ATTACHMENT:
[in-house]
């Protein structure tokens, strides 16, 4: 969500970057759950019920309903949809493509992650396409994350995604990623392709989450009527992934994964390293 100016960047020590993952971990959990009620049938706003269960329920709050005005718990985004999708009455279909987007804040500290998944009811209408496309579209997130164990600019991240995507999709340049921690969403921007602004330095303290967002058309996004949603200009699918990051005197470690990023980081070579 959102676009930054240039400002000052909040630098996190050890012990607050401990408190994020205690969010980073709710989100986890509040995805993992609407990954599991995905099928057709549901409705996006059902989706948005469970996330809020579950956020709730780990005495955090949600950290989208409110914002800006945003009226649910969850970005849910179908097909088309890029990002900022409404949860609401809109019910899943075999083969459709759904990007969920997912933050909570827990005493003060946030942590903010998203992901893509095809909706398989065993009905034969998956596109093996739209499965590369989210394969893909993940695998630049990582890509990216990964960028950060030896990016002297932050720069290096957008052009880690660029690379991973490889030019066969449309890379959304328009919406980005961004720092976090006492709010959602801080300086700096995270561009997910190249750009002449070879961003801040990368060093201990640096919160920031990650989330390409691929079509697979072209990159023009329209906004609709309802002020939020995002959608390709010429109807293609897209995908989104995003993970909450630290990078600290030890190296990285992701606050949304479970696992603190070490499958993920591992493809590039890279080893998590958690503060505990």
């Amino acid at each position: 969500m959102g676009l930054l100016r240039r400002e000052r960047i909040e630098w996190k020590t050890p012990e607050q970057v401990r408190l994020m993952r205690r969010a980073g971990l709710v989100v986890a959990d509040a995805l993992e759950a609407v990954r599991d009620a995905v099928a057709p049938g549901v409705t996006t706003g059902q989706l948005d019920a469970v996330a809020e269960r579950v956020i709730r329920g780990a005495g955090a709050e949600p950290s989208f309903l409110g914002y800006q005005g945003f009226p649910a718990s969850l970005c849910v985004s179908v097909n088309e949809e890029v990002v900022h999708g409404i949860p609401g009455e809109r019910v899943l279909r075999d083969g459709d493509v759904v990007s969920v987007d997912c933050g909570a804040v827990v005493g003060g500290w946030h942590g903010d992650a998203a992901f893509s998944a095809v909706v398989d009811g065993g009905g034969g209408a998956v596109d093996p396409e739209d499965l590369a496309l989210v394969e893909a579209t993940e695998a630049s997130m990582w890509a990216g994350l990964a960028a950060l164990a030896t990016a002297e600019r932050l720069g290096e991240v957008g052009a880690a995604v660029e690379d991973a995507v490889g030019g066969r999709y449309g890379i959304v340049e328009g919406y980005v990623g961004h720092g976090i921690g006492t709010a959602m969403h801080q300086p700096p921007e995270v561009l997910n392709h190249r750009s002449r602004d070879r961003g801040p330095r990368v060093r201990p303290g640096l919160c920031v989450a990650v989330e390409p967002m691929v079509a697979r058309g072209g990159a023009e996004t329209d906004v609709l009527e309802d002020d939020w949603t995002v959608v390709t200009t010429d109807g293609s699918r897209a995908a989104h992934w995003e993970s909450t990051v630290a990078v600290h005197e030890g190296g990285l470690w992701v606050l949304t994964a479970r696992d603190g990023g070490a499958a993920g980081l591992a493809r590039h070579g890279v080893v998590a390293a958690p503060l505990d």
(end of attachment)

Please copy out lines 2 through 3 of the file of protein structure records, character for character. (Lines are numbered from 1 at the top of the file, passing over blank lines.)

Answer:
């Protein structure tokens, strides 16, 4: 969500970057759950019920309903949809493509992650396409994350995604990623392709989450009527992934994964390293 100016960047020590993952971990959990009620049938706003269960329920709050005005718990985004999708009455279909987007804040500290998944009811209408496309579209997130164990600019991240995507999709340049921690969403921007602004330095303290967002058309996004949603200009699918990051005197470690990023980081070579 959102676009930054240039400002000052909040630098996190050890012990607050401990408190994020205690969010980073709710989100986890509040995805993992609407990954599991995905099928057709549901409705996006059902989706948005469970996330809020579950956020709730780990005495955090949600950290989208409110914002800006945003009226649910969850970005849910179908097909088309890029990002900022409404949860609401809109019910899943075999083969459709759904990007969920997912933050909570827990005493003060946030942590903010998203992901893509095809909706398989065993009905034969998956596109093996739209499965590369989210394969893909993940695998630049990582890509990216990964960028950060030896990016002297932050720069290096957008052009880690660029690379991973490889030019066969449309890379959304328009919406980005961004720092976090006492709010959602801080300086700096995270561009997910190249750009002449070879961003801040990368060093201990640096919160920031990650989330390409691929079509697979072209990159023009329209906004609709309802002020939020995002959608390709010429109807293609897209995908989104995003993970909450630290990078600290030890190296990285992701606050949304479970696992603190070490499958993920591992493809590039890279080893998590958690503060505990």
């Amino acid at each position: 969500m959102g676009l930054l100016r240039r400002e000052r960047i909040e630098w996190k020590t050890p012990e607050q970057v401990r408190l994020m993952r205690r969010a980073g971990l709710v989100v986890a959990d509040a995805l993992e759950a609407v990954r599991d009620a995905v099928a057709p049938g549901v409705t996006t706003g059902q989706l948005d019920a469970v996330a809020e269960r579950v956020i709730r329920g780990a005495g955090a709050e949600p950290s989208f309903l409110g914002y800006q005005g945003f009226p649910a718990s969850l970005c849910v985004s179908v097909n088309e949809e890029v990002v900022h999708g409404i949860p609401g009455e809109r019910v899943l279909r075999d083969g459709d493509v759904v990007s969920v987007d997912c933050g909570a804040v827990v005493g003060g500290w946030h942590g903010d992650a998203a992901f893509s998944a095809v909706v398989d009811g065993g009905g034969g209408a998956v596109d093996p396409e739209d499965l590369a496309l989210v394969e893909a579209t993940e695998a630049s997130m990582w890509a990216g994350l990964a960028a950060l164990a030896t990016a002297e600019r932050l720069g290096e991240v957008g052009a880690a995604v660029e690379d991973a995507v490889g030019g066969r999709y449309g890379i959304v340049e328009g919406y980005v990623g961004h720092g976090i921690g006492t709010a959602m969403h801080q300086p700096p921007e995270v561009l997910n392709h190249r750009s002449r602004d070879r961003g801040p330095r990368v060093r201990p303290g640096l919160c920031v989450a990650v989330e390409p967002m691929v079509a697979r058309g072209g990159a023009e996004t329209d906004v609709l009527e309802d002020d939020w949603t995002v959608v390709t200009t010429d109807g293609s699918r897209a995908a989104h992934w995003e993970s909450t990051v630290a990078v600290h005197e030890g190296g990285l470690w992701v606050l949304t994964a479970r696992d603190g990023g070490a499958a993920g980081l591992a493809r590039h070579g890279v080893v998590a390293a958690p503060l505990d």